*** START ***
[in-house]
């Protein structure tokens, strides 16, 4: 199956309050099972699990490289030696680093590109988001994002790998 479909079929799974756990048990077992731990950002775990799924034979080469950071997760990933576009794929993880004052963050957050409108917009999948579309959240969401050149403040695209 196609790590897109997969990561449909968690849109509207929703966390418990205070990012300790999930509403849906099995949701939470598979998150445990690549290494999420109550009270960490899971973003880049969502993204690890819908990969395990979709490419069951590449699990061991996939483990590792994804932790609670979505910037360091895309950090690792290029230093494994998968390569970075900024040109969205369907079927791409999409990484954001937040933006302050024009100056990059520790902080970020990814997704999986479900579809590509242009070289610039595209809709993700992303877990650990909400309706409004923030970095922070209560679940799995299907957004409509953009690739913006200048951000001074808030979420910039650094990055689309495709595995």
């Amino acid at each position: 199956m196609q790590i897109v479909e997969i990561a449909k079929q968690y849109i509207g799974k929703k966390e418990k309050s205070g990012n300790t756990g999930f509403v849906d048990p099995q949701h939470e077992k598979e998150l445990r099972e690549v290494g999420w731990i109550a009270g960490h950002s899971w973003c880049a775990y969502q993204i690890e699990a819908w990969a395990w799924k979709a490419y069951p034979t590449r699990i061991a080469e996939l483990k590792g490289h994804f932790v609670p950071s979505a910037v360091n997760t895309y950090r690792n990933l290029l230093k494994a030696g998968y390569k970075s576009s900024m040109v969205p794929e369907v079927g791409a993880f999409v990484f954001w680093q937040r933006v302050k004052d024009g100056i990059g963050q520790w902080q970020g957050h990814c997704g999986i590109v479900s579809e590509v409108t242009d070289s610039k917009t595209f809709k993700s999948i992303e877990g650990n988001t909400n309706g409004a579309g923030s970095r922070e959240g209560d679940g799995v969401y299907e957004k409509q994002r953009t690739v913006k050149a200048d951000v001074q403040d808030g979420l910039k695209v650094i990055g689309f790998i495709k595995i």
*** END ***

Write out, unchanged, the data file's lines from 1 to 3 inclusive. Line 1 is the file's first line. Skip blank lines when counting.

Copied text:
[in-house]
């Protein structure tokens, strides 16, 4: 199956309050099972699990490289030696680093590109988001994002790998 479909079929799974756990048990077992731990950002775990799924034979080469950071997760990933576009794929993880004052963050957050409108917009999948579309959240969401050149403040695209 196609790590897109997969990561449909968690849109509207929703966390418990205070990012300790999930509403849906099995949701939470598979998150445990690549290494999420109550009270960490899971973003880049969502993204690890819908990969395990979709490419069951590449699990061991996939483990590792994804932790609670979505910037360091895309950090690792290029230093494994998968390569970075900024040109969205369907079927791409999409990484954001937040933006302050024009100056990059520790902080970020990814997704999986479900579809590509242009070289610039595209809709993700992303877990650990909400309706409004923030970095922070209560679940799995299907957004409509953009690739913006200048951000001074808030979420910039650094990055689309495709595995």
């Amino acid at each position: 199956m196609q790590i897109v479909e997969i990561a449909k079929q968690y849109i509207g799974k929703k966390e418990k309050s205070g990012n300790t756990g999930f509403v849906d048990p099995q949701h939470e077992k598979e998150l445990r099972e690549v290494g999420w731990i109550a009270g960490h950002s899971w973003c880049a775990y969502q993204i690890e699990a819908w990969a395990w799924k979709a490419y069951p034979t590449r699990i061991a080469e996939l483990k590792g490289h994804f932790v609670p950071s979505a910037v360091n997760t895309y950090r690792n990933l290029l230093k494994a030696g998968y390569k970075s576009s900024m040109v969205p794929e369907v079927g791409a993880f999409v990484f954001w680093q937040r933006v302050k004052d024009g100056i990059g963050q520790w902080q970020g957050h990814c997704g999986i590109v479900s579809e590509v409108t242009d070289s610039k917009t595209f809709k993700s999948i992303e877990g650990n988001t909400n309706g409004a579309g923030s970095r922070e959240g209560d679940g799995v969401y299907e957004k409509q994002r953009t690739v913006k050149a200048d951000v001074q403040d808030g979420l910039k695209v650094i990055g689309f790998i495709k595995i």